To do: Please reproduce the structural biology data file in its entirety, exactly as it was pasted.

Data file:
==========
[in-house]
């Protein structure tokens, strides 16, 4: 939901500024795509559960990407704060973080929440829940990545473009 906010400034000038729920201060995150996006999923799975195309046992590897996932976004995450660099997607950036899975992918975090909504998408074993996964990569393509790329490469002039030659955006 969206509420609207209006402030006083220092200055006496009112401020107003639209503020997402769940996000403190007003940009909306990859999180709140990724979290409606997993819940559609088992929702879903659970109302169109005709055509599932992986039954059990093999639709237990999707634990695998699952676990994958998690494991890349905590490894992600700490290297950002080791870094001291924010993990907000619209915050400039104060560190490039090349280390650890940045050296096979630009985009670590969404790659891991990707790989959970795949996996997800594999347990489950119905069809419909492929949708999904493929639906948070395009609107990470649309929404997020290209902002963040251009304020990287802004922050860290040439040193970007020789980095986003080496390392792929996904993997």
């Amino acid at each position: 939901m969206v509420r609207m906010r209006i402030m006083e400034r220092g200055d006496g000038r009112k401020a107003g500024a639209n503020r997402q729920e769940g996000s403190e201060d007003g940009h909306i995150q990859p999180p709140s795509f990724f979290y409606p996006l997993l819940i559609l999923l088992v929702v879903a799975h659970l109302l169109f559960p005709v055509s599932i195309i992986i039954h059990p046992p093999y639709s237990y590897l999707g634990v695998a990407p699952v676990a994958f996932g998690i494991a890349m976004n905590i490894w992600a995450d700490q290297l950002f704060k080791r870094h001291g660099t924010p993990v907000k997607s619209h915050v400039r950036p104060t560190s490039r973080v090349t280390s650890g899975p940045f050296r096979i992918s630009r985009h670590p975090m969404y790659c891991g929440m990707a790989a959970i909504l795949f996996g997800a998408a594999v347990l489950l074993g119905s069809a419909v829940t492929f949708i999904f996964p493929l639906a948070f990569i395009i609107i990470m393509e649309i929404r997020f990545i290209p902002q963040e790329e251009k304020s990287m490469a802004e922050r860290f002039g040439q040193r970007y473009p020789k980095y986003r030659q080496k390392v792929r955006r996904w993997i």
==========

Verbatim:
[in-house]
């Protein structure tokens, strides 16, 4: 939901500024795509559960990407704060973080929440829940990545473009 906010400034000038729920201060995150996006999923799975195309046992590897996932976004995450660099997607950036899975992918975090909504998408074993996964990569393509790329490469002039030659955006 969206509420609207209006402030006083220092200055006496009112401020107003639209503020997402769940996000403190007003940009909306990859999180709140990724979290409606997993819940559609088992929702879903659970109302169109005709055509599932992986039954059990093999639709237990999707634990695998699952676990994958998690494991890349905590490894992600700490290297950002080791870094001291924010993990907000619209915050400039104060560190490039090349280390650890940045050296096979630009985009670590969404790659891991990707790989959970795949996996997800594999347990489950119905069809419909492929949708999904493929639906948070395009609107990470649309929404997020290209902002963040251009304020990287802004922050860290040439040193970007020789980095986003080496390392792929996904993997």
């Amino acid at each position: 939901m969206v509420r609207m906010r209006i402030m006083e400034r220092g200055d006496g000038r009112k401020a107003g500024a639209n503020r997402q729920e769940g996000s403190e201060d007003g940009h909306i995150q990859p999180p709140s795509f990724f979290y409606p996006l997993l819940i559609l999923l088992v929702v879903a799975h659970l109302l169109f559960p005709v055509s599932i195309i992986i039954h059990p046992p093999y639709s237990y590897l999707g634990v695998a990407p699952v676990a994958f996932g998690i494991a890349m976004n905590i490894w992600a995450d700490q290297l950002f704060k080791r870094h001291g660099t924010p993990v907000k997607s619209h915050v400039r950036p104060t560190s490039r973080v090349t280390s650890g899975p940045f050296r096979i992918s630009r985009h670590p975090m969404y790659c891991g929440m990707a790989a959970i909504l795949f996996g997800a998408a594999v347990l489950l074993g119905s069809a419909v829940t492929f949708i999904f996964p493929l639906a948070f990569i395009i609107i990470m393509e649309i929404r997020f990545i290209p902002q963040e790329e251009k304020s990287m490469a802004e922050r860290f002039g040439q040193r970007y473009p020789k980095y986003r030659q080496k390392v792929r955006r996904w993997i």